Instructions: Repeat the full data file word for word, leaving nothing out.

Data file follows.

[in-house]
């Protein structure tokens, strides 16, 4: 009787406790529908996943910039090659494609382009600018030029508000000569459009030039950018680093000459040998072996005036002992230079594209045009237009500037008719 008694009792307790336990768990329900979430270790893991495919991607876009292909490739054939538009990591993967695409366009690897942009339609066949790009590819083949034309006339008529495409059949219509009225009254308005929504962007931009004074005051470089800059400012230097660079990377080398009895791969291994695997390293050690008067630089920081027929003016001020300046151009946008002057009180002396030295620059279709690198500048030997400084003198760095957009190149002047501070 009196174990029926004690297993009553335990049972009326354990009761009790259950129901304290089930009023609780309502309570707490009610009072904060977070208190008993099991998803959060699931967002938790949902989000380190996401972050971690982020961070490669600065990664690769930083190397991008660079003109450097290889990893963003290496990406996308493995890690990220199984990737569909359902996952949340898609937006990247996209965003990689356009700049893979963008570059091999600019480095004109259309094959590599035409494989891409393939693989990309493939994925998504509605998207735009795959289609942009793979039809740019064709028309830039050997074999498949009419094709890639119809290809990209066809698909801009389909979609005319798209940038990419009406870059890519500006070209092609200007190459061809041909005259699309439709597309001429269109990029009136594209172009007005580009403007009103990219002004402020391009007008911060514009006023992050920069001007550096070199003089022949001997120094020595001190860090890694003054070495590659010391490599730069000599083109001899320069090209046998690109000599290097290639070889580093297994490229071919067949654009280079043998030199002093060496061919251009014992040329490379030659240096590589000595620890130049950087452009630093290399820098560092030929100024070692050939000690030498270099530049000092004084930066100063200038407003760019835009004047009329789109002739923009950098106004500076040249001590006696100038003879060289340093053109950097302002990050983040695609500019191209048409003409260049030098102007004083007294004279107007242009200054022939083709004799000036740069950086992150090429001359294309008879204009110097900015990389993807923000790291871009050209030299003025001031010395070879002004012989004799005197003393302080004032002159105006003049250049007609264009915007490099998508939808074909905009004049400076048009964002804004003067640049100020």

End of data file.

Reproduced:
[in-house]
């Protein structure tokens, strides 16, 4: 009787406790529908996943910039090659494609382009600018030029508000000569459009030039950018680093000459040998072996005036002992230079594209045009237009500037008719 008694009792307790336990768990329900979430270790893991495919991607876009292909490739054939538009990591993967695409366009690897942009339609066949790009590819083949034309006339008529495409059949219509009225009254308005929504962007931009004074005051470089800059400012230097660079990377080398009895791969291994695997390293050690008067630089920081027929003016001020300046151009946008002057009180002396030295620059279709690198500048030997400084003198760095957009190149002047501070 009196174990029926004690297993009553335990049972009326354990009761009790259950129901304290089930009023609780309502309570707490009610009072904060977070208190008993099991998803959060699931967002938790949902989000380190996401972050971690982020961070490669600065990664690769930083190397991008660079003109450097290889990893963003290496990406996308493995890690990220199984990737569909359902996952949340898609937006990247996209965003990689356009700049893979963008570059091999600019480095004109259309094959590599035409494989891409393939693989990309493939994925998504509605998207735009795959289609942009793979039809740019064709028309830039050997074999498949009419094709890639119809290809990209066809698909801009389909979609005319798209940038990419009406870059890519500006070209092609200007190459061809041909005259699309439709597309001429269109990029009136594209172009007005580009403007009103990219002004402020391009007008911060514009006023992050920069001007550096070199003089022949001997120094020595001190860090890694003054070495590659010391490599730069000599083109001899320069090209046998690109000599290097290639070889580093297994490229071919067949654009280079043998030199002093060496061919251009014992040329490379030659240096590589000595620890130049950087452009630093290399820098560092030929100024070692050939000690030498270099530049000092004084930066100063200038407003760019835009004047009329789109002739923009950098106004500076040249001590006696100038003879060289340093053109950097302002990050983040695609500019191209048409003409260049030098102007004083007294004279107007242009200054022939083709004799000036740069950086992150090429001359294309008879204009110097900015990389993807923000790291871009050209030299003025001031010395070879002004012989004799005197003393302080004032002159105006003049250049007609264009915007490099998508939808074909905009004049400076048009964002804004003067640049100020």